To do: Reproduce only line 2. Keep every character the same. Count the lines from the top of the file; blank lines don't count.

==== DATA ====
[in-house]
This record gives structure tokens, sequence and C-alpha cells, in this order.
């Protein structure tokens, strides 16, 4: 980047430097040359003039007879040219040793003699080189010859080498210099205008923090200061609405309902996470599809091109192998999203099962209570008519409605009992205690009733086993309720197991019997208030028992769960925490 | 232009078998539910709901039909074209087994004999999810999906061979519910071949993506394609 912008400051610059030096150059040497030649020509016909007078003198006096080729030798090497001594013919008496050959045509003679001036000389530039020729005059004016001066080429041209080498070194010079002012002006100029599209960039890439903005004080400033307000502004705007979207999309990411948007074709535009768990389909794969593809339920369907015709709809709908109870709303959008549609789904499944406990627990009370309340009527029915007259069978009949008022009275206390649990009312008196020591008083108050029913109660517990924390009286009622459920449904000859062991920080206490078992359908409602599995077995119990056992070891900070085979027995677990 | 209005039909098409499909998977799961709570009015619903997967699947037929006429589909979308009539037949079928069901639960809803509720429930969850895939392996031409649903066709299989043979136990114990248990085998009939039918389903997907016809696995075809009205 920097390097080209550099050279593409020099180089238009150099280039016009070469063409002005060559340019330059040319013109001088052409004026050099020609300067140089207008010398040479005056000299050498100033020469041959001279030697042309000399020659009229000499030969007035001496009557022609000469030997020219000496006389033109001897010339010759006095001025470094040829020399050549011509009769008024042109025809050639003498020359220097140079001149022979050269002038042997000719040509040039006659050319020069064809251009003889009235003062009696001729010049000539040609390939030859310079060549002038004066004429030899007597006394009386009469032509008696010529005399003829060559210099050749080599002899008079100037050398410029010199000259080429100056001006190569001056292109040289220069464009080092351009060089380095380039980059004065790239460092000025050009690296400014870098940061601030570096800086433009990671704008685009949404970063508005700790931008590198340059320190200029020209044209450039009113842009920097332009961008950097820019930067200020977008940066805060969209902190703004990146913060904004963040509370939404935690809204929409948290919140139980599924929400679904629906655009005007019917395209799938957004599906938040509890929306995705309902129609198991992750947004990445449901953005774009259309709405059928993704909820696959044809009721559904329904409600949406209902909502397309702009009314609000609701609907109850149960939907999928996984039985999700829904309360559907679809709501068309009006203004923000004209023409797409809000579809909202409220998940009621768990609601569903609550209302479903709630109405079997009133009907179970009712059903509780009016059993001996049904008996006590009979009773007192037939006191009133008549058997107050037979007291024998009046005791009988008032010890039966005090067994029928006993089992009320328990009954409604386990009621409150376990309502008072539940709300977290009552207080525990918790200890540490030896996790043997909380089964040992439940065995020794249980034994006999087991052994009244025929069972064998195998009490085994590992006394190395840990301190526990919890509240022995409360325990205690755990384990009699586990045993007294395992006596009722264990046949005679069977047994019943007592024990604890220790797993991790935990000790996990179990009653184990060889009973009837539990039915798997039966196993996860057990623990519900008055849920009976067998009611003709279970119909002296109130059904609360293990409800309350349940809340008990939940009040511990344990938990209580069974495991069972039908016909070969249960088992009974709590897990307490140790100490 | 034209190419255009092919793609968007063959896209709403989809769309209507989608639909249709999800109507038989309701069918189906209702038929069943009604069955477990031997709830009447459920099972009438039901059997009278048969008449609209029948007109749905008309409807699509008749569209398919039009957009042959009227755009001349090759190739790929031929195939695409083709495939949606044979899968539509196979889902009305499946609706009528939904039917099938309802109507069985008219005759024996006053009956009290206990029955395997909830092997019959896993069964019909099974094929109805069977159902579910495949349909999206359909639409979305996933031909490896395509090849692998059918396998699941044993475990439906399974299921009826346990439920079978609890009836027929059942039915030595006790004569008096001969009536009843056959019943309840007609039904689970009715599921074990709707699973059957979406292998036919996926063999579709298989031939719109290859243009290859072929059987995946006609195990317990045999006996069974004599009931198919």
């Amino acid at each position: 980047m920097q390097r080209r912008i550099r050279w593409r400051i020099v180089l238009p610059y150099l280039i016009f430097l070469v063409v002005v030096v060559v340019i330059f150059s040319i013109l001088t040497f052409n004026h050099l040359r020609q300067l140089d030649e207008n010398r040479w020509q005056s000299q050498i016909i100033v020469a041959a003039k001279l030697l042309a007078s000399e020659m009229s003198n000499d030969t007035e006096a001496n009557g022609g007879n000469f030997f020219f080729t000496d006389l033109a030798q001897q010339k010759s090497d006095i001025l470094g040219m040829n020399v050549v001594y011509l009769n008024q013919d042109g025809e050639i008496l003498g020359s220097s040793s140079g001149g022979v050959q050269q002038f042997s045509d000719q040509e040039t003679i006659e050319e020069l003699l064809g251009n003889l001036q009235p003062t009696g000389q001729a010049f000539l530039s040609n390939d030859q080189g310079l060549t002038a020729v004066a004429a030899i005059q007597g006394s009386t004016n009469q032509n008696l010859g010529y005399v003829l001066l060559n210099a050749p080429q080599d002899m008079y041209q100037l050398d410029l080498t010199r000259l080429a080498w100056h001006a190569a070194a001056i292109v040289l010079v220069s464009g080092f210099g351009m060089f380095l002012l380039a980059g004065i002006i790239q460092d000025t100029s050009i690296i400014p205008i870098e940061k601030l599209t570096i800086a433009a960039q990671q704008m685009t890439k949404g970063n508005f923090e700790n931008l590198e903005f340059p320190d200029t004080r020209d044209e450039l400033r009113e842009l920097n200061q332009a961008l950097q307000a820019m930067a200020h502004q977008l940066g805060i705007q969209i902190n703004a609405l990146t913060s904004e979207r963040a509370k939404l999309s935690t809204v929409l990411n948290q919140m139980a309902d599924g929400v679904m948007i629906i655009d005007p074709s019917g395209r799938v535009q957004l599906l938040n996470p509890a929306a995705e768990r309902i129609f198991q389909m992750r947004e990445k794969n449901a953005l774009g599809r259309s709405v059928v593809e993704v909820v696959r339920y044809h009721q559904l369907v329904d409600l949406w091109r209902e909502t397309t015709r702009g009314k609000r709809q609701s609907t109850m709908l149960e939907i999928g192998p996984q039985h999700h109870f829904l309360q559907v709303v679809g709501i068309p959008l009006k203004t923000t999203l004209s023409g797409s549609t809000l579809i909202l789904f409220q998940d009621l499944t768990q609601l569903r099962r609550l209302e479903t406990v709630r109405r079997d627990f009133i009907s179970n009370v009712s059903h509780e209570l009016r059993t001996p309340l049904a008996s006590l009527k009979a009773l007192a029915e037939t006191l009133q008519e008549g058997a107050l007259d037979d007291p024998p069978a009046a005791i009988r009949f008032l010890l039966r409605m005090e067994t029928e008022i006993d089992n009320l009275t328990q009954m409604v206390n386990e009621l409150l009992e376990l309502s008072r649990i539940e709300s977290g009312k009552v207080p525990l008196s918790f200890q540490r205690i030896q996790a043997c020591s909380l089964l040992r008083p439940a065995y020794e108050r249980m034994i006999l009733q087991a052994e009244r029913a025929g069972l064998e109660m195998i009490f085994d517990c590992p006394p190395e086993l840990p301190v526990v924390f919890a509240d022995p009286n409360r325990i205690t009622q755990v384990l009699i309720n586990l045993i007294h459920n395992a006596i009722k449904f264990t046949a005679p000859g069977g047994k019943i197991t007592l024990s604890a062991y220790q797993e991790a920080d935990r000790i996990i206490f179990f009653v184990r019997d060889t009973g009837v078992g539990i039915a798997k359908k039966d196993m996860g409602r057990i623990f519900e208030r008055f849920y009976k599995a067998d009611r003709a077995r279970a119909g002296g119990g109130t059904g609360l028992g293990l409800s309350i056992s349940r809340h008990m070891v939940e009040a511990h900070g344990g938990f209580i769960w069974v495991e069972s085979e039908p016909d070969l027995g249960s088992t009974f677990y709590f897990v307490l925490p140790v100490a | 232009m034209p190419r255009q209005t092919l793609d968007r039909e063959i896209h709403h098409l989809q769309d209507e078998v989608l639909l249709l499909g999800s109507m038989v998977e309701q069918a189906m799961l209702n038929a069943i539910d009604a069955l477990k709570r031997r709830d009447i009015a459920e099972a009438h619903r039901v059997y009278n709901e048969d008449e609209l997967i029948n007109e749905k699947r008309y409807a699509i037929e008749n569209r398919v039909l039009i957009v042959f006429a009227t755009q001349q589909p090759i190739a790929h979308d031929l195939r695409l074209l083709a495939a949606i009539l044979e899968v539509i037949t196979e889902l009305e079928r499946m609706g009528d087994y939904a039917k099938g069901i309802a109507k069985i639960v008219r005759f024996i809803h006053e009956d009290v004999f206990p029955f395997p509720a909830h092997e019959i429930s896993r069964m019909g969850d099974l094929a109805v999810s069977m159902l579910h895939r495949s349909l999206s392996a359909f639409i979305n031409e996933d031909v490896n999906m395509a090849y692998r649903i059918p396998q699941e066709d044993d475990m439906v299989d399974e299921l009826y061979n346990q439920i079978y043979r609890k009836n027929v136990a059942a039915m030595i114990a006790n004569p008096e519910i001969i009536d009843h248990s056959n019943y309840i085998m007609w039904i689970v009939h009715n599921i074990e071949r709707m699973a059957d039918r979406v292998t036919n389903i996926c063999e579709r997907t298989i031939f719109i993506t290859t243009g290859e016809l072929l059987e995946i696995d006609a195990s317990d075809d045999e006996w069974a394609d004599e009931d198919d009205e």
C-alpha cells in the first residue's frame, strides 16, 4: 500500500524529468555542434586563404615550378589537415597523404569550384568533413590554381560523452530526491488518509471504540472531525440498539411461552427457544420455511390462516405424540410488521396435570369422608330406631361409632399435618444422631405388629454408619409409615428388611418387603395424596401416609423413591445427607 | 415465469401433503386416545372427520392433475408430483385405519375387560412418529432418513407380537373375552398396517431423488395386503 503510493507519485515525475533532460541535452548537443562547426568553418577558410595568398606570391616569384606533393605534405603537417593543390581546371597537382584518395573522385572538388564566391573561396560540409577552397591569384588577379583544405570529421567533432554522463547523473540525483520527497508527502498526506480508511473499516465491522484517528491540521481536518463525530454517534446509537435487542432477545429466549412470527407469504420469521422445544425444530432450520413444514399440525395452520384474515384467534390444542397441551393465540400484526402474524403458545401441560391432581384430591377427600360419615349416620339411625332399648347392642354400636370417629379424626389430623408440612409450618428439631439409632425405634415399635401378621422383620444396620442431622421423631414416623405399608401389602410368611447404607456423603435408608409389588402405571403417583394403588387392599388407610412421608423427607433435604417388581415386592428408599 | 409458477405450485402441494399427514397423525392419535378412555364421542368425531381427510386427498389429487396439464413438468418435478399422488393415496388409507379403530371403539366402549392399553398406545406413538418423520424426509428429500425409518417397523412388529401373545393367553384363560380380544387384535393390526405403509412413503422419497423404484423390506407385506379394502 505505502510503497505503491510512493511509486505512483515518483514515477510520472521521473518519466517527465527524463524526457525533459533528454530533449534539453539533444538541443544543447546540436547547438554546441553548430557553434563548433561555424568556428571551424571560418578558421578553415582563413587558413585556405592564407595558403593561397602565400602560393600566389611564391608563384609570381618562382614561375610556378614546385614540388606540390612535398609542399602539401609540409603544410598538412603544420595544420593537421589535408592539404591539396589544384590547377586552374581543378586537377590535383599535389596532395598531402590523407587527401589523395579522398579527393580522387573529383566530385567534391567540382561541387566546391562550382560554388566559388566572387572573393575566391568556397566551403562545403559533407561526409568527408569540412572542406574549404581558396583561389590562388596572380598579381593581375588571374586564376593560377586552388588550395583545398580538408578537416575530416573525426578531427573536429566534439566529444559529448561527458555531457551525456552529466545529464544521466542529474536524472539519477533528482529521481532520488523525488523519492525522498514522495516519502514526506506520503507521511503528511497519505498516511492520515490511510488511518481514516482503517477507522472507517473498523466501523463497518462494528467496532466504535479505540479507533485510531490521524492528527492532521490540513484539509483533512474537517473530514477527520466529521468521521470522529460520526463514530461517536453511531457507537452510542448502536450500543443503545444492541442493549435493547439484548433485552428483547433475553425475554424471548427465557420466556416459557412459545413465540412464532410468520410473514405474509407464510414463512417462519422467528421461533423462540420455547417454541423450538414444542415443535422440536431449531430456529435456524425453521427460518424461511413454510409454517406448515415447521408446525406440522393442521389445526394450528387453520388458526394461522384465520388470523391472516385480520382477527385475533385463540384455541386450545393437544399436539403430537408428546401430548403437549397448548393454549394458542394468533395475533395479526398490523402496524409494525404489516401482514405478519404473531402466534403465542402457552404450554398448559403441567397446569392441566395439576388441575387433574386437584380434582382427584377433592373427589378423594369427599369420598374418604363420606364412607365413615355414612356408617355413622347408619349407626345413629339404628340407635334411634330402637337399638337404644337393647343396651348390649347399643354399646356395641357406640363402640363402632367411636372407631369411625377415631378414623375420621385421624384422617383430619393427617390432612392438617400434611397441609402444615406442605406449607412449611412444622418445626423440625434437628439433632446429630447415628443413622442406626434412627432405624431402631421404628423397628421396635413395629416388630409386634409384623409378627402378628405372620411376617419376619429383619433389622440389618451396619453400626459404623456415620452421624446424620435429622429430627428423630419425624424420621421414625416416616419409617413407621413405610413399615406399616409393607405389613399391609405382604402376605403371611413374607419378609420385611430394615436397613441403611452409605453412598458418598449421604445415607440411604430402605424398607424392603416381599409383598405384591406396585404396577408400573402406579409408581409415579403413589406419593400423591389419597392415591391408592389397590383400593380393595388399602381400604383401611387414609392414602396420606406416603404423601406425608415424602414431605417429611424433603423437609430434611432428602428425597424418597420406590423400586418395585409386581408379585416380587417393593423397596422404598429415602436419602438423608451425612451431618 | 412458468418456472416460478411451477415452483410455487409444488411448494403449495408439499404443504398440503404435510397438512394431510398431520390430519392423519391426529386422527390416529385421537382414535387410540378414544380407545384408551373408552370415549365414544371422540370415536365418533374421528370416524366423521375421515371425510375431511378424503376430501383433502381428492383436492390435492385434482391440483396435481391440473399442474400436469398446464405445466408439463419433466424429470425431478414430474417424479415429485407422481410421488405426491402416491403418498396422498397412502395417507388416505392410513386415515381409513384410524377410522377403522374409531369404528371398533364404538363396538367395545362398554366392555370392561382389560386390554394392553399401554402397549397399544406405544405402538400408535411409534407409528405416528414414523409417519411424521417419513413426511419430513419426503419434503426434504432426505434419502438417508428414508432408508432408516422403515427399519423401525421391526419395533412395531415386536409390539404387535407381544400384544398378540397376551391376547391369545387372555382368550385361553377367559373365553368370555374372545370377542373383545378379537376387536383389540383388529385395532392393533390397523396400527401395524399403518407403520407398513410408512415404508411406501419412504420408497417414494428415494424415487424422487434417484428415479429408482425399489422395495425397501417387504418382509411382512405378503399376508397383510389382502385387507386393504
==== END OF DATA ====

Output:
This record gives structure tokens, sequence and C-alpha cells, in this order.